Good examples of microbreaking workouts:

The “music dance experience” on Severance, the surreal sci-fi office horror-comedy-drama series.

A common objection to a microbreaking prescription is “But I get up at work all the time!” Sure you do. Most people do. At the very least, you probably get up to get water and use the bathroom.11 You get up to go the photocopier or fax machine, to run something by your boss, to get the big hole punch, and so on.

Some of you might be getting up to stretch — unaware that stretching is over-rated as a form of therapeutic exercise.12 It doesn’t cut it, although the movement and sensory stimulation probably does qualify as "better than nothing."

You have to do something a little bit challenging with microbreaks. “Something therapeutic” means some kind of significant stimulation — the most perfectly opposite of whatever you are normally doing at work, within the bounds of what is practical to do for one or two minutes. Mobilizations are probably the most practical choice.

Photo of a set of indoor stairs. Each stair is labelled with a cumulative calorie-count in half calories increments: 0.5 calories, 1.0 calories, 1.5 calories, up to 6.5 at the top of the photo.

The calorie-counting stairs (click to zoom). Stairs are the most ubiquitous, accessible “gym equipment” in the world

Mobilizations: massaging with movement on your microbreak

Mobilizations (AKA dynamic mobility drills) are repeated, rhythmic movements. This is a lot like stretching, but with ants in your pants. More technically (a lot more technically): mobilizations repeatedly and substantially contract and elongate all or most of the musculature around a joint or in a region.

It’s basically therapeutic wriggling. The subject of mobilizations is thoroughly covered in Mobilize!.

Everybody mobilizes instinctively, sort of. Everyone squirms, wrenches, twists, trying to wiggle free from stiffness, active trigger points (muscle “knots”). Yawning and stretching (pandiculation), repeated once or twice, accompanied by sighs and groans, grimaces and joint pops, are extremely common reflexive behaviours seen in the caged human animal. These movements “take the edge off,” and then subside.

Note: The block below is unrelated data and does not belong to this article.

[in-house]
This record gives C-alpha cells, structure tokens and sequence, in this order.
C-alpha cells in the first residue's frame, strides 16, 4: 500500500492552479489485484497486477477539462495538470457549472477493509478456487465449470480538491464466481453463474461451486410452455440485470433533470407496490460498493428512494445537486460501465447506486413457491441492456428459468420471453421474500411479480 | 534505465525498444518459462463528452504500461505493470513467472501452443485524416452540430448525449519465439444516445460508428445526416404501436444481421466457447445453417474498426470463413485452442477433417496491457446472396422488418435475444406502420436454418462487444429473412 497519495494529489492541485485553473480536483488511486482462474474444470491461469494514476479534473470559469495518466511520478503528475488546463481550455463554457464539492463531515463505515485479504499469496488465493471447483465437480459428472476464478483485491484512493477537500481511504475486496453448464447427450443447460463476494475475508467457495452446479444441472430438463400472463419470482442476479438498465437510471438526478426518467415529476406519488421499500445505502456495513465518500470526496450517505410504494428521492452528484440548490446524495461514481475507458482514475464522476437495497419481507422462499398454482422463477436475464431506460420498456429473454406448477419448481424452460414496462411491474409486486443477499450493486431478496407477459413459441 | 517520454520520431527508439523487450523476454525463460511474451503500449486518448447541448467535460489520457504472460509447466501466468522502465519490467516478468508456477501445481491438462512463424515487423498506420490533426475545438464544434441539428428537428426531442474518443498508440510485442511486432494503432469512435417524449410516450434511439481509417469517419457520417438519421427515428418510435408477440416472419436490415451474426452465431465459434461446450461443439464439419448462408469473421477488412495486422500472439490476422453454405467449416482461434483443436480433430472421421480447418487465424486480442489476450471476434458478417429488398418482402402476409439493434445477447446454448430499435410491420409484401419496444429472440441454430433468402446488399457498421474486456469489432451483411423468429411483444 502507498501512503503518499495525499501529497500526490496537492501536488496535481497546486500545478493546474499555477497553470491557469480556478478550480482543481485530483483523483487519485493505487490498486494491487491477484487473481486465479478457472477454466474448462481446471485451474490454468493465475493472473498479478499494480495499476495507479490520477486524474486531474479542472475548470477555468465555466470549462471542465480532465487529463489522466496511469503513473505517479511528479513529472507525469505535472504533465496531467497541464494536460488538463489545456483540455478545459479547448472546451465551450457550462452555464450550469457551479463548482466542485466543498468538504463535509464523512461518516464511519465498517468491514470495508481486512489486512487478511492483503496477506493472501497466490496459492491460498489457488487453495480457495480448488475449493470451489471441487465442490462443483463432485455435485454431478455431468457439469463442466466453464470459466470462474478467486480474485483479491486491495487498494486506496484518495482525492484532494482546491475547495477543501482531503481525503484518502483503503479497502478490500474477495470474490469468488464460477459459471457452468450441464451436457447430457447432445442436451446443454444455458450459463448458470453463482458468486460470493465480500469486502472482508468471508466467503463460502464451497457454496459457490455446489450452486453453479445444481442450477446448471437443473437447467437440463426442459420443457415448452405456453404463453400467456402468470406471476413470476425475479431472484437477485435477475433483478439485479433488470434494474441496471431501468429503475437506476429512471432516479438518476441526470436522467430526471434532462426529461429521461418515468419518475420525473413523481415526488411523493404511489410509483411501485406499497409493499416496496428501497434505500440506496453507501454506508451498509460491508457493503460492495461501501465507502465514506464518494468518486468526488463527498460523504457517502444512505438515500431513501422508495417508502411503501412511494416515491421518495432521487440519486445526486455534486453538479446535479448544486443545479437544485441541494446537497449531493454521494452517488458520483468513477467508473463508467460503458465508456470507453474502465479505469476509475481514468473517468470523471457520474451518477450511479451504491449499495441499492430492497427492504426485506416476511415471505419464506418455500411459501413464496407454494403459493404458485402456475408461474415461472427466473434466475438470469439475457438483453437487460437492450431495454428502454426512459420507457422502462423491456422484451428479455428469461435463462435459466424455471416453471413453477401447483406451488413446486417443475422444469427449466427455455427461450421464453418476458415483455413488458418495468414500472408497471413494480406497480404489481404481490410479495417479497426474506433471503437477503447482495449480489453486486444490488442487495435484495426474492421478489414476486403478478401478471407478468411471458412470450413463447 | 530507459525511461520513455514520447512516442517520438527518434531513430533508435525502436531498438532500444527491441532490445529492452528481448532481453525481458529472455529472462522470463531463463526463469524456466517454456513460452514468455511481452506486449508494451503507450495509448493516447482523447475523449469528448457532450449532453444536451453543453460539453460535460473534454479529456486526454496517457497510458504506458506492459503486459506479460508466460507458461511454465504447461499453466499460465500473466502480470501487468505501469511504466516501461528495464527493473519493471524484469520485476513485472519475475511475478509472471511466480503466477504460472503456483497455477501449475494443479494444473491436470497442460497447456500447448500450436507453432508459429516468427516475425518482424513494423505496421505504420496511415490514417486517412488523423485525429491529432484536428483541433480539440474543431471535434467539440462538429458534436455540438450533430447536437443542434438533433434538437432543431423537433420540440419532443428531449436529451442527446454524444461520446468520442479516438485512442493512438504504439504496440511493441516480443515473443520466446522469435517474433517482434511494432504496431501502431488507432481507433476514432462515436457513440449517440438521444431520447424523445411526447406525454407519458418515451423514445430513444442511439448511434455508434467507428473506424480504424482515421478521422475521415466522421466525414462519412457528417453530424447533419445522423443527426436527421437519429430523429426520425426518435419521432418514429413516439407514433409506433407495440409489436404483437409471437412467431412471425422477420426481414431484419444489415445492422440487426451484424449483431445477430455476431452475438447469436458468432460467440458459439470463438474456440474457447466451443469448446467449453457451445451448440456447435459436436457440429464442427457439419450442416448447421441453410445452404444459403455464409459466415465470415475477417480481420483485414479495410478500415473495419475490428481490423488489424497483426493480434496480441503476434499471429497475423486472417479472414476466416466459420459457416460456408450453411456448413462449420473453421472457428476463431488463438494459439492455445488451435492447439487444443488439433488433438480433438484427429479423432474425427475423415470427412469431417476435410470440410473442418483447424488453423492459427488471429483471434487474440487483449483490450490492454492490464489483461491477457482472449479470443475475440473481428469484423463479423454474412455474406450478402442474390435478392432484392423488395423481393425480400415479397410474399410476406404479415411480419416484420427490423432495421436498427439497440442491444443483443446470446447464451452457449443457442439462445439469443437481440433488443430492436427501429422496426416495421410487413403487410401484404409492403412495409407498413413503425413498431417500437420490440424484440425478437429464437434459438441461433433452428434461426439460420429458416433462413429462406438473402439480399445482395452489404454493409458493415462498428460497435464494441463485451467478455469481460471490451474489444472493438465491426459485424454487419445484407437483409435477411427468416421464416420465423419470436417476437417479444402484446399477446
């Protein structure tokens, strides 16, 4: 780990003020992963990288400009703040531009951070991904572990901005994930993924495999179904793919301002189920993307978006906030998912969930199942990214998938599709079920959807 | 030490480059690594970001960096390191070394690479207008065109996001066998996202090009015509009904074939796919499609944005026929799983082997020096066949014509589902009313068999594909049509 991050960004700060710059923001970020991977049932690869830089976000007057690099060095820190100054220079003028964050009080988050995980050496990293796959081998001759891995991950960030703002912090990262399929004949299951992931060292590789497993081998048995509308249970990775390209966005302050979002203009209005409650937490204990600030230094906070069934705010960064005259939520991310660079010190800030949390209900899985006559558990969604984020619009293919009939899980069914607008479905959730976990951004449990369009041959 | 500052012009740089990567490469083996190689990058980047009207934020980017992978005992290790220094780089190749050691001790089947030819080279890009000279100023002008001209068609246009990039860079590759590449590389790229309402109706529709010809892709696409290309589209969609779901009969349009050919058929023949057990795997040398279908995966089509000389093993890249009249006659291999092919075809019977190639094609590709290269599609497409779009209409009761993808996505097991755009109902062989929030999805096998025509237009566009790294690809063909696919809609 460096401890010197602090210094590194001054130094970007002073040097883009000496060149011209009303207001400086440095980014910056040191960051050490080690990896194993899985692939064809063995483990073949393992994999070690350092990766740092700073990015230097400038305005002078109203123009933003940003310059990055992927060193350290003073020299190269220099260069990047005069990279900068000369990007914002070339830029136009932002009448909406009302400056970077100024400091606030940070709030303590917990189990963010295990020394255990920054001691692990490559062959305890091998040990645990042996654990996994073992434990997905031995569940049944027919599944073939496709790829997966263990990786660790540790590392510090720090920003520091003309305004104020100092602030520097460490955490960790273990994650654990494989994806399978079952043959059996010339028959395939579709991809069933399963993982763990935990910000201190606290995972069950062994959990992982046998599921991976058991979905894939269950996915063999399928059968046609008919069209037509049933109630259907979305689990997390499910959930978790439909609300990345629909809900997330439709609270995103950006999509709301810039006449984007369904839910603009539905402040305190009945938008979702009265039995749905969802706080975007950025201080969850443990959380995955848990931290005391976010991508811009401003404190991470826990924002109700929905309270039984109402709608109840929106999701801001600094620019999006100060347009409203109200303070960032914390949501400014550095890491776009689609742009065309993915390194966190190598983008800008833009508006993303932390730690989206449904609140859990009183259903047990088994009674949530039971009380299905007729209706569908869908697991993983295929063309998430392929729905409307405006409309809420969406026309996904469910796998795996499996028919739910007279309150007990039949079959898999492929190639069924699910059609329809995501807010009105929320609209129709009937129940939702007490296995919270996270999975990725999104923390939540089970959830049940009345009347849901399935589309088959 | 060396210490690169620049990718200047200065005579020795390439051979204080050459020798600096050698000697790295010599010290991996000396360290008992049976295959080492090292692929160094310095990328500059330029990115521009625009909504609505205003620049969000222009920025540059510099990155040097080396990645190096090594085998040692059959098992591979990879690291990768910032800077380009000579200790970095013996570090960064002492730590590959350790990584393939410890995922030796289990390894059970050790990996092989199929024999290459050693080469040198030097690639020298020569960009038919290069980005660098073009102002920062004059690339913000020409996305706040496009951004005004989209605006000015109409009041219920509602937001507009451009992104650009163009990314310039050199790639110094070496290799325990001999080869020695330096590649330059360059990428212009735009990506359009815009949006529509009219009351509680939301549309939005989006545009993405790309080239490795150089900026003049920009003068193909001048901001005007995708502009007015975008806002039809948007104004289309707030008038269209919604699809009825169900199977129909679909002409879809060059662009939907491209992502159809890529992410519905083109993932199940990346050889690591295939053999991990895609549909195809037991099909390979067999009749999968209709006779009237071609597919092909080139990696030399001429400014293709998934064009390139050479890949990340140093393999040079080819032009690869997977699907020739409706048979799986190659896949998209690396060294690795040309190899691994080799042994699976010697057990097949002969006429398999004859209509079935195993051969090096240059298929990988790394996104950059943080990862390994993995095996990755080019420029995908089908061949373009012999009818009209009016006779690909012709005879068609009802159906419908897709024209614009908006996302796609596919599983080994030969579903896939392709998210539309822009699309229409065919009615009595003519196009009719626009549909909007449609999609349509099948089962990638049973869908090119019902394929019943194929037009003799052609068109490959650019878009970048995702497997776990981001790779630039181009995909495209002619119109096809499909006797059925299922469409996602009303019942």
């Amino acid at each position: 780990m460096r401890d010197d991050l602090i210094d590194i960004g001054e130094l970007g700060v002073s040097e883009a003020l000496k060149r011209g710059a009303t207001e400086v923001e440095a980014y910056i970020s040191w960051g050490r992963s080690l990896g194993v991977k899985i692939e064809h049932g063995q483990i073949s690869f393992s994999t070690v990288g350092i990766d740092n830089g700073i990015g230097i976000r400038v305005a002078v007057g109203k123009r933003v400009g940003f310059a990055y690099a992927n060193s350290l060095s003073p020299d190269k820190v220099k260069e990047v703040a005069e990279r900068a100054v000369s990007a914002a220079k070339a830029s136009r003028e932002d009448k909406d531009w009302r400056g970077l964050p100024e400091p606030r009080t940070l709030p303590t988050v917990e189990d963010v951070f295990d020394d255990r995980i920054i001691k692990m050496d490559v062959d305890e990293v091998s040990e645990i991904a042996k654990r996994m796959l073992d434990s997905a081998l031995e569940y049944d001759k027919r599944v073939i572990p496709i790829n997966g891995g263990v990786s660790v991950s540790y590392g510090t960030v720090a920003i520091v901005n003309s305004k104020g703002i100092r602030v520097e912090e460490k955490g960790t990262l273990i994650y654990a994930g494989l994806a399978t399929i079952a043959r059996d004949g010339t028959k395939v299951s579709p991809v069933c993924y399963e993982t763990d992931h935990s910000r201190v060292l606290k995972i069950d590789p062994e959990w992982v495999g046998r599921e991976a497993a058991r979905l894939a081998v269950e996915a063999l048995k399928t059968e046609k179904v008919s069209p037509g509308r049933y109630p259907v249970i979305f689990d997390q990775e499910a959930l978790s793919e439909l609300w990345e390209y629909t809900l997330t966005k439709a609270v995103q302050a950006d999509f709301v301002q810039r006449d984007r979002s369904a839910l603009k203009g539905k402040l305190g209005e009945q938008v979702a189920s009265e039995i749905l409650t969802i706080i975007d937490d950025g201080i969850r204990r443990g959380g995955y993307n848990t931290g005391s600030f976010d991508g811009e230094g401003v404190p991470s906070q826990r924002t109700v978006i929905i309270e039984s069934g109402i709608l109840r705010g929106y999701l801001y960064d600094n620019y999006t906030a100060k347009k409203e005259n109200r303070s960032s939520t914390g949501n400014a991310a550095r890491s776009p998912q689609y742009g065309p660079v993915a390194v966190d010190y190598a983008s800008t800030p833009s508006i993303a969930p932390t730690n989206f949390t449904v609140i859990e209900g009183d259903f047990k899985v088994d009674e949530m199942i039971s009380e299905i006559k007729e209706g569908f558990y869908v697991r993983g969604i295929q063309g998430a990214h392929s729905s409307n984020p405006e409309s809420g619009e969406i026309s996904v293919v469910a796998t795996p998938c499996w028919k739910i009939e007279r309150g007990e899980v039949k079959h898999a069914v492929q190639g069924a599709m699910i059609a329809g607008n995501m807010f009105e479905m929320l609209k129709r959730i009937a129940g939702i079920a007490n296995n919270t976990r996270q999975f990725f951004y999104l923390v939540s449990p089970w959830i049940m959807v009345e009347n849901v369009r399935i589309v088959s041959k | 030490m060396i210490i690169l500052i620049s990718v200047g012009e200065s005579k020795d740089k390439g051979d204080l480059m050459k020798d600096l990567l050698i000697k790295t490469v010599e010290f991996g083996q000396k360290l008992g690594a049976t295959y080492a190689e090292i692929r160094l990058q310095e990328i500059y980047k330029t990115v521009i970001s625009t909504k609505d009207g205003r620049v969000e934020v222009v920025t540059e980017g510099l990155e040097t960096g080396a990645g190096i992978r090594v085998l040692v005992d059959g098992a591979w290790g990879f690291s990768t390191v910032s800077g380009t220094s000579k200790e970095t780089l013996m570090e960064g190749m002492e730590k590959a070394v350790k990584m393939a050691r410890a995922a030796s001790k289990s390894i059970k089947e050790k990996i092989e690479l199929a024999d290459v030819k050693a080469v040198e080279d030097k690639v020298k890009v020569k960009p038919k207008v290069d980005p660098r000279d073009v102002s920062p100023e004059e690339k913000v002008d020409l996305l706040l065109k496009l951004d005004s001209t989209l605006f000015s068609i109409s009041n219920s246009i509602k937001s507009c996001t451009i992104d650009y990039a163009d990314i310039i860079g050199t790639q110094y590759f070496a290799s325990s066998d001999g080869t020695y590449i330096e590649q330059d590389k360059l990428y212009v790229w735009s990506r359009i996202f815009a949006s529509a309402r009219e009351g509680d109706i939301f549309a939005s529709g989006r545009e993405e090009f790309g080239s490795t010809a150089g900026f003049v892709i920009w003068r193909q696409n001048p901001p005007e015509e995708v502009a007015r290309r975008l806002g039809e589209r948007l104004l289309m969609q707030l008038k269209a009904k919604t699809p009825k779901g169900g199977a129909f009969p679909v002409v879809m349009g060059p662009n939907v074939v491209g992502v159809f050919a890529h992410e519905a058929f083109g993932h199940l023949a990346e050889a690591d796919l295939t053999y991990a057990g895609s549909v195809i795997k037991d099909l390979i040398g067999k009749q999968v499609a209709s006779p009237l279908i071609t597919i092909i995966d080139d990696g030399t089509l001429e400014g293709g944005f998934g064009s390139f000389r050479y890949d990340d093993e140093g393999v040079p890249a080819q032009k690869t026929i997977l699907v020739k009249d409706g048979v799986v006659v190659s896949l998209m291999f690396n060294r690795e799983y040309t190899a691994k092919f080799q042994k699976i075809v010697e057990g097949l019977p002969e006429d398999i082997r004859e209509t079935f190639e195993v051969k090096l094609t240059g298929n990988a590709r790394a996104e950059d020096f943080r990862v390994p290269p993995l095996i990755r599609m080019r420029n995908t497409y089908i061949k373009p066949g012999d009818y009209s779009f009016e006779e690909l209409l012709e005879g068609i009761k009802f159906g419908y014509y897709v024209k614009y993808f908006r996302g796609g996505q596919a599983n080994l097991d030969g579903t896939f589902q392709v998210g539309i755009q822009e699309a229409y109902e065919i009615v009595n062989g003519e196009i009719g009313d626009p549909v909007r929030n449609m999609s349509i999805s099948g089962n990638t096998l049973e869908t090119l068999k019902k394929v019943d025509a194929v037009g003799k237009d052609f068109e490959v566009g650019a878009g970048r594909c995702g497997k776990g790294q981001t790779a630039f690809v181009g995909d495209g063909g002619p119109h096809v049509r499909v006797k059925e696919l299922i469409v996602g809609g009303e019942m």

Do more than take the edge off. That’s all mobilizing is: nothing more than following that instinct, more rationally, more systematically, above all more repetitively. Does rolling your head around once or twice feel good? Necessary? Then do it several more times!

Squirming versus mobilizations
Squirming Mobilizations
instinctive rational
desperate optimistic
takes the edge off therapeutic
1–3 repetitions 8–50 repetitions

Contrasting mobilizations with stretching

Taking a break just to stretch is almost comically irrelevant to the problem. The problem is stagnation, stillness. Ergo, stretching is a bit off the mark.

(Some people have a rather dynamic stretching style, much like mobilizing. Ironically, they tend to feel kind of guilty for not “holding” their stretches longer. Also, although a lot better than static stretching, dynamic stretching still tends not to be systematic and repetitive enough to constitute a real antidote for all that stagnation in the chair.)

Again I’ll emphasize that anything is better than nothing, but old-school “hold it for sixty seconds” static stretching is not an ideal solution for a sedentariness problem.

Oomph! Can you strength train on your break?

Strength training is any kind of exercise that requires more force from your muscles than you usually ask of them, and that is a very low bar for a lot people. The number one public misconception about strength training is that it’s an exclusive culture of gym nuts that has to involve massive equipment, grunting, and buckets of protein powder. Nope. The truth is that strength training is highly efficient: easy to moderate workouts provide terrific bang for buck, and the benefits diminish steadily with more intense workouts.

Doubtful? I have a whole article about how efficient strength training is, and how it’s not just for gym rats.

Obviously it helps to have a few gym machines or barbells around, but there are many very accessible exercises that require no equipment at all, or only very simple and light equipment (like elastic exercises bands).

More, more, more! Many small breaks are better than a few large ones

The frequency of your natural breaks is probably not enough. Most office workers, in my experience — especially engineers, programmers and other assorted geeks (I’m one of you) — just do not get up often enough to compensate for all the sitting. Even drinking water full tilt and going to the bathroom every hour, on the hour, is probably just not enough.

For every thirty minutes of stagnation, you should have at least one minute of stimulation: the 30:1 rule. It’s not much of a “rule” though, because there is no scientific basis for it; it’s just advice based on years of experimenting with the balance between sedentary productivity and physical activity.13